However, step forward the Water Services Regulation Authority, more commonly known as Ofwat, who approved the rescue by Macquarie whose primary qualification for taking control of Southern Water, aside from having deep pockets, seems to be its involvement with Thames Water, who in case you had forgotten, held the record for a sewage pumping fine of £20m in 2017 until it was bettered by Southern Water in 2021. Ben Marlow, Chief City Commentator for The Telegraph, described this sorry turn of events as ‘like asking an arsonist to put out a burning fire’. Because, this is how the private equity model works for utilities.


You buy an asset. You load it up with debt. You take as much annual dividend as you dare. Trim costs and investment to the bone. Then you flog it on, debts included. It’s a bit like buying a house for cash, mortgaging it to the hilt, renting it out, never doing any maintenance then flogging it on for what you paid for it in cash without redeeming the mortgage which the new buyer takes on in full.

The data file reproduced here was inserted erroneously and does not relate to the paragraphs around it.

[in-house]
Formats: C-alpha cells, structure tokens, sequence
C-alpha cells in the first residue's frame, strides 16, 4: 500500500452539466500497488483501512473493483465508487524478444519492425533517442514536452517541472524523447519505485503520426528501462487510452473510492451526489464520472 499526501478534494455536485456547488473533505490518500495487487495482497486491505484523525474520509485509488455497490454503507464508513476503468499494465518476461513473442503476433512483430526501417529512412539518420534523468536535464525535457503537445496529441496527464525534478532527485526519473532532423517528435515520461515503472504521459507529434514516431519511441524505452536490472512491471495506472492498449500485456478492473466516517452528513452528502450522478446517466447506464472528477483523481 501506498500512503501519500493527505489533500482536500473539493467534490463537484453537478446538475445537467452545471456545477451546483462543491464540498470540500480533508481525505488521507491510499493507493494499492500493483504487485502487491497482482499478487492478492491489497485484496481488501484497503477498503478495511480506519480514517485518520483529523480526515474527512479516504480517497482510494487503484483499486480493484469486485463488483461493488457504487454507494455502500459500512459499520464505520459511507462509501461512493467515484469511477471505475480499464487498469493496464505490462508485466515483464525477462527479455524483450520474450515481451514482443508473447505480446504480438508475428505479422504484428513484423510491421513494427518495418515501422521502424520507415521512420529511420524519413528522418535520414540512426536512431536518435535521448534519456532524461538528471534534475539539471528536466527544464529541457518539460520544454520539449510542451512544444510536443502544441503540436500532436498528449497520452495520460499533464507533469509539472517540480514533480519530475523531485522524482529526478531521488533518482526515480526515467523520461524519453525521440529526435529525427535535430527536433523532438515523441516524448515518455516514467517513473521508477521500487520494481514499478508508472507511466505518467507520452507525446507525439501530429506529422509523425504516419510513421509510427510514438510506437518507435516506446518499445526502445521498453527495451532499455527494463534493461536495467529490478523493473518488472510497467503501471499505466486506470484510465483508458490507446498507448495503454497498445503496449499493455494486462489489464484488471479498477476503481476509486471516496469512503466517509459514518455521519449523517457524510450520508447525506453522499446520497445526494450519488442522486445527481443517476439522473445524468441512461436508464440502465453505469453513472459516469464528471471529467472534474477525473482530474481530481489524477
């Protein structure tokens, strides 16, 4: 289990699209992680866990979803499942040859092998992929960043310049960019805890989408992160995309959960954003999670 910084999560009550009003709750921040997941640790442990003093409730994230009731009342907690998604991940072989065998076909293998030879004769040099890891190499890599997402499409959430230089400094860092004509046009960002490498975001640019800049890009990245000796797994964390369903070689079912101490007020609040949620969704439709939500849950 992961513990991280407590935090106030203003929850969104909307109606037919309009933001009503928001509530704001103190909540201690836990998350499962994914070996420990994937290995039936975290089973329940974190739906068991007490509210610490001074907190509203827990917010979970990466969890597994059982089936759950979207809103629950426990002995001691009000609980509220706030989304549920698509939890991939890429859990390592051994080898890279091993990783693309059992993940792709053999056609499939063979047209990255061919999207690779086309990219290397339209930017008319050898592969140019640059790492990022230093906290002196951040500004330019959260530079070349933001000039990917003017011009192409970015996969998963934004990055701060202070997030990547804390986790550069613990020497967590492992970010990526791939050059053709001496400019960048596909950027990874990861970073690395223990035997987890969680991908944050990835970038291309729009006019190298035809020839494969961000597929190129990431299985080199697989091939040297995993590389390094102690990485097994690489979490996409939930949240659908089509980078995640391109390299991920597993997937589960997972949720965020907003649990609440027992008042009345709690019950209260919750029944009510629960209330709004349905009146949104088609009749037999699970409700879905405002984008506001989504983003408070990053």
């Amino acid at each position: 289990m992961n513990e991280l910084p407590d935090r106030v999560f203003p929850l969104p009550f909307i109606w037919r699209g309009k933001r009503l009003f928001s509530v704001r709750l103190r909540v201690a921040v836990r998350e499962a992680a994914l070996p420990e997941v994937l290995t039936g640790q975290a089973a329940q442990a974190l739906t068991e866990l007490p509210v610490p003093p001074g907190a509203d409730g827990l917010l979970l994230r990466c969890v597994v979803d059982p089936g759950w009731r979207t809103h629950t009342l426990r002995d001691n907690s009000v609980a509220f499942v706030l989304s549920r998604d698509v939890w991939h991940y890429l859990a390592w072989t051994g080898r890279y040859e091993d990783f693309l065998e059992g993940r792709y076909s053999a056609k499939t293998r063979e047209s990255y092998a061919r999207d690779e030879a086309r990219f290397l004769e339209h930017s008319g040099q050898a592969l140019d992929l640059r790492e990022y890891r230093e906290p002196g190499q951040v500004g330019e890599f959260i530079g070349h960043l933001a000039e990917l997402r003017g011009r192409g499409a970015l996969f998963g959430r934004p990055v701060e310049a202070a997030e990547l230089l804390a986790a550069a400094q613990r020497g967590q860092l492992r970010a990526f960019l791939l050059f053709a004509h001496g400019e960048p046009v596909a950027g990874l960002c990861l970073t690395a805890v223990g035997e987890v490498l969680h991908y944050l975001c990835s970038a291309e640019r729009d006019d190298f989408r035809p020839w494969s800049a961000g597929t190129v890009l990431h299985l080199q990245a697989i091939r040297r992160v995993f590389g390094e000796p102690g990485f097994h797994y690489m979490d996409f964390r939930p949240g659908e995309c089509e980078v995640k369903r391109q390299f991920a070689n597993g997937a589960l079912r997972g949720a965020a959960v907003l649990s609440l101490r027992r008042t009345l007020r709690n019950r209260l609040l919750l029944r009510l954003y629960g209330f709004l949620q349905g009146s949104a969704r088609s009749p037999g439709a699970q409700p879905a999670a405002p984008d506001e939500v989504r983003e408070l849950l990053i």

So, where does this leave the 4.7m Southern Water customers and our precious rivers that stretch from the New Forest in the west to the White Cliffs of Dover in the east, not to mention the hundreds of miles of coastline in between? Frankly, I’m not exactly sure but none of this bodes well for the £250m Southern Water has pledged to build a reservoir and desalination plant.


I’m no fan of the calls for public ownership; the Welsh water industry is run on a not-for-profit basis and it is hardly a shining beacon of fealty to good environmental practices. The fact is privatisation happened precisely because nationalisation was patently not working. And for a while the free market worked. But that didn’t last for long. Water became political. Ofwat choked off a free market model with regulation that rode three increasingly divergent horses: cheap water services for consumers, profitable companies for investors and diligent environmental oversight.


Well, Ofwat and its handmaiden the Environment Agency, have succeeded in one of the three: water has never been cheaper in my adult lifetime. And for a while owning a water company was a good investment, but Southern Water proves this might be a thing of the past. And as for environmental oversight, we all know how that story has gone of late.


The answer? In the short term force the EA to fulfil its moral and legal obligation to enforce the huge body of legislation that already exists, but is insufficiently used, to protect all the rivers and coastline whilst adding to the Ofwat terms of reference a duty of care for those same rivers and coastlines.